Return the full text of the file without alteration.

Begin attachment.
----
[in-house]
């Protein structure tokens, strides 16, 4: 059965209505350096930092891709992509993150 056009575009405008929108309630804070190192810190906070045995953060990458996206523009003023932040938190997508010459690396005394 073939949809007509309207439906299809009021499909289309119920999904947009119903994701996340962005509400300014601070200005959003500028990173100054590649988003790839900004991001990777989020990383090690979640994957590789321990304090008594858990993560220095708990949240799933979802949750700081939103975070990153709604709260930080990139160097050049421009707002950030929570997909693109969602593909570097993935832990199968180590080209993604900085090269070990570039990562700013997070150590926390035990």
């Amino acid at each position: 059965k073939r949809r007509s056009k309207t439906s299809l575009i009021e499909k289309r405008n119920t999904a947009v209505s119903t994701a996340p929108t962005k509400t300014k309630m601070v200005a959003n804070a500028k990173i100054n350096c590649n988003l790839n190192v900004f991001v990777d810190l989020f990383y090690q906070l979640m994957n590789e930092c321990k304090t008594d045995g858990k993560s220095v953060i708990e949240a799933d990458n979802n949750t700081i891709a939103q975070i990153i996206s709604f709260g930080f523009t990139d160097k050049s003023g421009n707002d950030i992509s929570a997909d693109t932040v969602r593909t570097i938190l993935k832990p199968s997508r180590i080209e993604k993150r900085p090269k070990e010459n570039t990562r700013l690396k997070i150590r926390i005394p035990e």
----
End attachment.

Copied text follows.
[in-house]
């Protein structure tokens, strides 16, 4: 059965209505350096930092891709992509993150 056009575009405008929108309630804070190192810190906070045995953060990458996206523009003023932040938190997508010459690396005394 073939949809007509309207439906299809009021499909289309119920999904947009119903994701996340962005509400300014601070200005959003500028990173100054590649988003790839900004991001990777989020990383090690979640994957590789321990304090008594858990993560220095708990949240799933979802949750700081939103975070990153709604709260930080990139160097050049421009707002950030929570997909693109969602593909570097993935832990199968180590080209993604900085090269070990570039990562700013997070150590926390035990």
């Amino acid at each position: 059965k073939r949809r007509s056009k309207t439906s299809l575009i009021e499909k289309r405008n119920t999904a947009v209505s119903t994701a996340p929108t962005k509400t300014k309630m601070v200005a959003n804070a500028k990173i100054n350096c590649n988003l790839n190192v900004f991001v990777d810190l989020f990383y090690q906070l979640m994957n590789e930092c321990k304090t008594d045995g858990k993560s220095v953060i708990e949240a799933d990458n979802n949750t700081i891709a939103q975070i990153i996206s709604f709260g930080f523009t990139d160097k050049s003023g421009n707002d950030i992509s929570a997909d693109t932040v969602r593909t570097i938190l993935k832990p199968s997508r180590i080209e993604k993150r900085p090269k070990e010459n570039t990562r700013l690396k997070i150590r926390i005394p035990e």